Seattle, Washington · November 3, 1944
On this date in 1944 Japan began an explosive balloon campaign against the U.S. and Canada. Over the next five months the Special Balloon Regiment of the Japanese Army launched about 9,300 hydrogen-filled rubberized-silk or paper “fire balloons” (fūsen bakudan, lit. “balloon bomb”), or Fu-Go’s as they were known in Japan, from the esstern shore of Honshū Island. Made mostly by school girls and carried by the high-altitude jet stream, the 32‑ft diameter “secret weapons” carried a container of magnesium flash powder and 33‑lb high-explosive antipersonnel bombs.
Crude but ingenious, building a balloon that carried 1,000 lb of gear and that could survive a 5,000‑mile trip across the Pacific Ocean, then automatically drop its payload was technically challenging. A hydrogen balloon expands when warmed by the sunlight and rises, then contracts when cooled at night and falls. Japanese engineers devised a control system driven by an altimeter that discarded ballast (sandbags) or vented hydrogen to maintain altitude (30,000–38,000 ft).
Some 285 to 300 Japanese fire balloons reportedly reached the North American continent, some floating inland as far as Michigan. Most of the fire balloons fell harmlessly into the Pacific Ocean or self-destructed before reaching the mainland. However, pieces of paper from a Japanese fire balloon were found in a Los Angeles street. When the balloons were sighted near the West Coast or over land, aircraft from the U.S. Navy or U.S. Army Air Forces flew intercept missions to shoot them down.
The only known victims of one of these devices were six Oregon picnickers who were killed on May 5, 1945, when they tried to move a downed balloon and the antipersonnel mine exploded. One balloon-caused brush fire triggered a shutdown of the Hanford, Washington, atomic processing facility, ironically delaying work on the production of material for the atomic bomb that was later dropped on Nagasaki, Japan.
Following two news media accounts in early January 1945 of a “balloon mystery,” the U.S. Office of Censorship enforced a news blackout on the subject to reduce the chance of panic among West Coast residents and to deny the Japanese any information on the success of their launches. Discouraged by the apparent failure of their effort, the Japanese halted their balloon attacks in April 1945.
Japan’s Fire Balloon Campaign and Other West Coast Attacks
Left: A Japanese balloon bomb reportedly discovered and photographed by the U.S. Navy in Japan. Large indoor spaces such as sumo halls, sound stages, theaters, and hangers were required for balloon assembly. The firebombing of Japanese cities by U.S. B‑29s destroyed two of the three hydrogen plants needed by the project. Despite the initial high hopes of their designers, the Japanese fire balloon campaign was totally ineffective and survives in memory only as an ingenious curiosity.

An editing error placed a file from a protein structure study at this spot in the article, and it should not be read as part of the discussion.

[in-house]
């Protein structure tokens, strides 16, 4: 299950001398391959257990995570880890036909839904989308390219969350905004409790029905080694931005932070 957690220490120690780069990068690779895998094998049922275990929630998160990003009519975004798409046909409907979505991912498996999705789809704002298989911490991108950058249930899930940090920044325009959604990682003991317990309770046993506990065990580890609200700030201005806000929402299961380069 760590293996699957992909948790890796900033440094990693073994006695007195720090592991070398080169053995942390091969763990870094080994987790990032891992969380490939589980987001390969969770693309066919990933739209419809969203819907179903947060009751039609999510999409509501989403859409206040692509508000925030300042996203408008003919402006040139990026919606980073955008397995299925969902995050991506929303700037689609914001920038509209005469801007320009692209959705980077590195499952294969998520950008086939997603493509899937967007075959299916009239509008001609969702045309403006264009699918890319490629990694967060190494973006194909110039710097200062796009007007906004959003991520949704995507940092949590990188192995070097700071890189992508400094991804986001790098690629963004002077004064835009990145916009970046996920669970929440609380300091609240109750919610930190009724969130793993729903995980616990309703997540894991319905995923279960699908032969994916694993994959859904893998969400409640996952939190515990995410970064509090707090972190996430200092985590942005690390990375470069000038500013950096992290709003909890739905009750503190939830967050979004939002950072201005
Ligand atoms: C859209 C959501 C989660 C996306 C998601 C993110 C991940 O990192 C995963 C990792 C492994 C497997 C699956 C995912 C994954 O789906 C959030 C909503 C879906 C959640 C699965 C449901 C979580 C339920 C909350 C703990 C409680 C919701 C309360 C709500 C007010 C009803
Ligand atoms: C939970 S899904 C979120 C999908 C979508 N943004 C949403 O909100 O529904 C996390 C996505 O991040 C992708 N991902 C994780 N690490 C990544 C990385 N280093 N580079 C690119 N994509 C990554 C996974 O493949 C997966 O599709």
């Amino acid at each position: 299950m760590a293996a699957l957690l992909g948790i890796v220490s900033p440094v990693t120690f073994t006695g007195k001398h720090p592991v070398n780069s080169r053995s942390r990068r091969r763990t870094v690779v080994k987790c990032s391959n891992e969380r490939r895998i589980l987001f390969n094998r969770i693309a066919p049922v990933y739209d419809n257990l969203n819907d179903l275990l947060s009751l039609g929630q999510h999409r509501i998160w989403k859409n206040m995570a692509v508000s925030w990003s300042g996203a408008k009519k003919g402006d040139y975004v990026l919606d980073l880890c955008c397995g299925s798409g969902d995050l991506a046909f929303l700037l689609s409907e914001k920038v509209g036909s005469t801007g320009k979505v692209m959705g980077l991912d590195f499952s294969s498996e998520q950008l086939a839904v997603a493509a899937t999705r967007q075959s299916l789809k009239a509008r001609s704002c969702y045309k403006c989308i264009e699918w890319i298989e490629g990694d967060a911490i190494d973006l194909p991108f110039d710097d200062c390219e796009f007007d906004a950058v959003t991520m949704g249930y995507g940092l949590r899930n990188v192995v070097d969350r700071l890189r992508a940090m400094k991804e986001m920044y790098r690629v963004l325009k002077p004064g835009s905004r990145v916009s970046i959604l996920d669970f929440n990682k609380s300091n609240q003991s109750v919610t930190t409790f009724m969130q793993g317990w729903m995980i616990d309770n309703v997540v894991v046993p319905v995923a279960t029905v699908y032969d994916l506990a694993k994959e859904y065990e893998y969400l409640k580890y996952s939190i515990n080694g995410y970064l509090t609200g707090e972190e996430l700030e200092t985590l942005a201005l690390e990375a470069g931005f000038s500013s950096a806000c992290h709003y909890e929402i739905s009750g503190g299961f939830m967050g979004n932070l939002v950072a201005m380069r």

Right: A Japanese fire balloon of mulberry paper (“washi”) re-inflated at Moffett Field, California, after it had been shot down by a U.S. Navy plane on January 10, 1945. The balloon is now owned by the National Air and Space Museum. Fire balloon envelopes and apparatus were found on the West Coast (Alaska, Washington, Oregon, and California); in the Mountain states (Arizona, Nevada, Idaho, Montana, Utah, Wyoming, and Colorado); and in the Midwest (Texas, Kansas, Nebraska, North and South Dakota, Michigan, and Iowa). A few balloons landed in Mexico and Canada (Manitoba, Alberta, Saskatchewan, Northwest Territories, and the Yukon).
Left: Japanese fire balloons shot down by a Lockheed P‑38 Lightning near Attu in the Alaskan Aleutian Islands captured on gun cameras, April 11, 1945. Fire balloons flew very high and surprisingly fast, and U.S. aircraft destroyed fewer than 20. Between 285 and 300 fire balloons reportedly landed in the U.S. The last one found was in Alaska in 1955, its payload still lethal after 10 years. Japanese wartime propaganda announced fire balloons had wreaked havoc to forests, cities, and farmland, inflicted casualties as high as 10,000, and described an American public in panic. The truth was, the six people killed in Oregon (one woman and five children) were the only casualties caused by Japan’s fire balloon campaign.
Right: The Japanese performed a small number of non-balloon attacks on the U.S. mainland throughout the war. In February 1942 Japanese submarine I-17 shelled an oil field up the beach from Santa Barbara, California, and damaged a pump house. Later that June submarine I-25 shelled a coastal fort, Fort Stevens in Oregon, churning up a swamp and a baseball field (photo shows soldiers inspecting the shell crater), and in September I-25’s crew assembled and launched a small float plane that dropped incendiary bombs, starting a few small forest fires.
Japanese Fire Balloons Land in U.S. and Canada, November 1944 to April 1945